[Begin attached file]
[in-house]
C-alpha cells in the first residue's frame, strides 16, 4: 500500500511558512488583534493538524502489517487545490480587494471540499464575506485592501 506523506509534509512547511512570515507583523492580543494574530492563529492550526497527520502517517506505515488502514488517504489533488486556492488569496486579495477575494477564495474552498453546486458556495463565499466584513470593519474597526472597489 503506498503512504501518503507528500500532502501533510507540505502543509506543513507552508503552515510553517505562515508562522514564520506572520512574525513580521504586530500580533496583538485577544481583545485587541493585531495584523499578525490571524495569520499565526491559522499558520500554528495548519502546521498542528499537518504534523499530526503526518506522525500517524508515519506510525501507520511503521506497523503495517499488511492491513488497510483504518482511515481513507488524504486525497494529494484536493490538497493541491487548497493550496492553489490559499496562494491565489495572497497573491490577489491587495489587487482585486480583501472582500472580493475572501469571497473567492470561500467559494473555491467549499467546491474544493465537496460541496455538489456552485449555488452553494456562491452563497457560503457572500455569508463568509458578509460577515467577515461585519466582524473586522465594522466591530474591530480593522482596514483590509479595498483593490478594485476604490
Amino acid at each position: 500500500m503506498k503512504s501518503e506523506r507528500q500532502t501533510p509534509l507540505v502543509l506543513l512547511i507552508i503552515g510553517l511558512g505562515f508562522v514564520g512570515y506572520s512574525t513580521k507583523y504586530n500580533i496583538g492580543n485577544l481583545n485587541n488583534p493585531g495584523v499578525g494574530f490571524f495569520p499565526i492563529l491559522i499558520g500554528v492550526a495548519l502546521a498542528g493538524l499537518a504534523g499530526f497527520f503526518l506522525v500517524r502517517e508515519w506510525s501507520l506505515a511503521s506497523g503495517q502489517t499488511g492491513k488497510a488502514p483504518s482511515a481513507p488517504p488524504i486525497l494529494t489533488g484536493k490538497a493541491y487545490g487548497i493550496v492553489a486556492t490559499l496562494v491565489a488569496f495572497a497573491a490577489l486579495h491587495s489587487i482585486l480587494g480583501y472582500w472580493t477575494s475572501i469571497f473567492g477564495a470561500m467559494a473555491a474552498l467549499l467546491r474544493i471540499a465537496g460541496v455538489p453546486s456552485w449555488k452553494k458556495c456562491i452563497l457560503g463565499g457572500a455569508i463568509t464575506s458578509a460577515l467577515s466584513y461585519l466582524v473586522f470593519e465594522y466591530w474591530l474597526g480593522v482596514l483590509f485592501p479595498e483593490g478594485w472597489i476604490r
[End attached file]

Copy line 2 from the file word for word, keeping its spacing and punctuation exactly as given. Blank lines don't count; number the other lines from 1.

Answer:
C-alpha cells in the first residue's frame, strides 16, 4: 500500500511558512488583534493538524502489517487545490480587494471540499464575506485592501 506523506509534509512547511512570515507583523492580543494574530492563529492550526497527520502517517506505515488502514488517504489533488486556492488569496486579495477575494477564495474552498453546486458556495463565499466584513470593519474597526472597489 503506498503512504501518503507528500500532502501533510507540505502543509506543513507552508503552515510553517505562515508562522514564520506572520512574525513580521504586530500580533496583538485577544481583545485587541493585531495584523499578525490571524495569520499565526491559522499558520500554528495548519502546521498542528499537518504534523499530526503526518506522525500517524508515519506510525501507520511503521506497523503495517499488511492491513488497510483504518482511515481513507488524504486525497494529494484536493490538497493541491487548497493550496492553489490559499496562494491565489495572497497573491490577489491587495489587487482585486480583501472582500472580493475572501469571497473567492470561500467559494473555491467549499467546491474544493465537496460541496455538489456552485449555488452553494456562491452563497457560503457572500455569508463568509458578509460577515467577515461585519466582524473586522465594522466591530474591530480593522482596514483590509479595498483593490478594485476604490